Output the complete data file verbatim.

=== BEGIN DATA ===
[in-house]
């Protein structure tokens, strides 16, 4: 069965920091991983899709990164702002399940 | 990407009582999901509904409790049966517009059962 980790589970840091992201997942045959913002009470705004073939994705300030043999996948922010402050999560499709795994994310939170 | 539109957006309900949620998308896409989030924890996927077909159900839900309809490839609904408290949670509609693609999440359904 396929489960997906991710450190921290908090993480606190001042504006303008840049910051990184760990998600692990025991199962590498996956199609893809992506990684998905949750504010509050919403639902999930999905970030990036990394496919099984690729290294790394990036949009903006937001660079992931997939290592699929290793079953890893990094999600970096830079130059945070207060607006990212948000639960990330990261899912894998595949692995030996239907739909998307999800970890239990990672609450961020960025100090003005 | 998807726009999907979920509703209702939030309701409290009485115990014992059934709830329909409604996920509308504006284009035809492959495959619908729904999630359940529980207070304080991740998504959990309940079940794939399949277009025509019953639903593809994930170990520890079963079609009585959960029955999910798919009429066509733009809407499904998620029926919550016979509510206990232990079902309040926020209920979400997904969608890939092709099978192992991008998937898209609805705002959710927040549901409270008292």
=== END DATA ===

[in-house]
């Protein structure tokens, strides 16, 4: 069965920091991983899709990164702002399940 | 990407009582999901509904409790049966517009059962 980790589970840091992201997942045959913002009470705004073939994705300030043999996948922010402050999560499709795994994310939170 | 539109957006309900949620998308896409989030924890996927077909159900839900309809490839609904408290949670509609693609999440359904 396929489960997906991710450190921290908090993480606190001042504006303008840049910051990184760990998600692990025991199962590498996956199609893809992506990684998905949750504010509050919403639902999930999905970030990036990394496919099984690729290294790394990036949009903006937001660079992931997939290592699929290793079953890893990094999600970096830079130059945070207060607006990212948000639960990330990261899912894998595949692995030996239907739909998307999800970890239990990672609450961020960025100090003005 | 998807726009999907979920509703209702939030309701409290009485115990014992059934709830329909409604996920509308504006284009035809492959495959619908729904999630359940529980207070304080991740998504959990309940079940794939399949277009025509019953639903593809994930170990520890079963079609009585959960029955999910798919009429066509733009809407499904998620029926919550016979509510206990232990079902309040926020209920979400997904969608890939092709099978192992991008998937898209609805705002959710927040549901409270008292």